Mr. Yonghy-Bonghy-Bo!
   Mr. Yongby-Bonghy-Bo!

"Mr. Jones (his name is Handel--
   Handel Jones, Esquire, & Co.)
      Dorking fowls delights to send
   Mr. Yonghy-Bonghy-Bo!
Keep, oh, keep your chairs and candle,
And your jug without a handle--
      I can merely be your friend!
      Should my Jones more Dorkings send,
      I will give you three, my friend!
   Mr. Yonghy-Bonghy-Bo!
   Mr. Yonghy-Bonghy-Bo!

"Though you've such a tiny body,
   And your head so large doth grow--
      Though your hat may blow away
   Mr. Yonghy-Bonghy-Bo!
Though you're such a Hoddy Doddy,
Yet I wish that I could modi-
      fy the words I needs must say!
      will you please to go away
      That is all I have to say,
   Mr. Yonghy-Bonghy-Bo!
   Mr. Yonghy-Bonghy-Bo!"

Down the slippery slopes of Myrtle,
   Where the early pumpkins blow,
      To the calm and silent sea
   Fled the Yonghy-Bonghy-Bo.
There, beyond the Bay of Gurtle,
Lay a large and lively Turtle.
      "You're the Cove," he said, "for me;
      On your back beyond the sea,
      Turtle, you shall carry me!"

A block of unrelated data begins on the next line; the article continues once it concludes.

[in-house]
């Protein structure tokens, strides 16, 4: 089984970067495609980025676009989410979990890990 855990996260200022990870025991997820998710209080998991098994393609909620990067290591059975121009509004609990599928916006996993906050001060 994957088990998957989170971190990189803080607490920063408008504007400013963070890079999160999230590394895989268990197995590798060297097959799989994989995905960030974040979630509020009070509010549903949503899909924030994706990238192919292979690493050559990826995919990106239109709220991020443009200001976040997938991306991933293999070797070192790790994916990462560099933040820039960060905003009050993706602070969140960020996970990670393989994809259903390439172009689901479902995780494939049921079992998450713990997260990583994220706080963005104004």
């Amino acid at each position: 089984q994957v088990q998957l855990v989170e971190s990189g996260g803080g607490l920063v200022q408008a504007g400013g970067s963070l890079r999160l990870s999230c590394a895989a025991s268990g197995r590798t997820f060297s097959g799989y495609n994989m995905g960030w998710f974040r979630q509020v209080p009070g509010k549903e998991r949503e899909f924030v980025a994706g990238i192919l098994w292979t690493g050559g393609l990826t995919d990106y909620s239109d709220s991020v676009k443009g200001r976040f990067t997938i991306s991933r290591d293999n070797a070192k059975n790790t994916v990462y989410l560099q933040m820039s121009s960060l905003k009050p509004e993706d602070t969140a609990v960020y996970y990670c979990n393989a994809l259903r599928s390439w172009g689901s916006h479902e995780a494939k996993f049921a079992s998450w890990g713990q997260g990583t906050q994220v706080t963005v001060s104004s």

Said the Yonghy-Bonghy-Bo,
   Said the Yonghy-Bonghy-Bo.

Through the silent-roaring ocean
   Did the Turtle swiftly go;
      Holding fast upon his shell
   Rode the Yonghy-Bonghy-Bo.
With a sad primeval motion
Towards the sunset isles of Boshen
      Still the Turtle bore him well.
      Holding fast upon his shell,
      "Lady Jingly Jones, farewell!"
   Sang the Yonghy-Bonghy-Bo,
   Sang the Yonghy-Bonghy-Bo.

From the Coast of Coromandel
   Did that Lady never go;
      On that heap of stones she mourns
   For the Yonghy-Bonghy-Bo.
On that Coast of Coromandel,
In his jug without a handle
      Still she weeps, and daily moans;
      On that little heap of stones
      To her Dorking Hens she moans,
   For the Yonghy-Bonghy-Bo,
   For the Yonghy-Bonghy-Bo.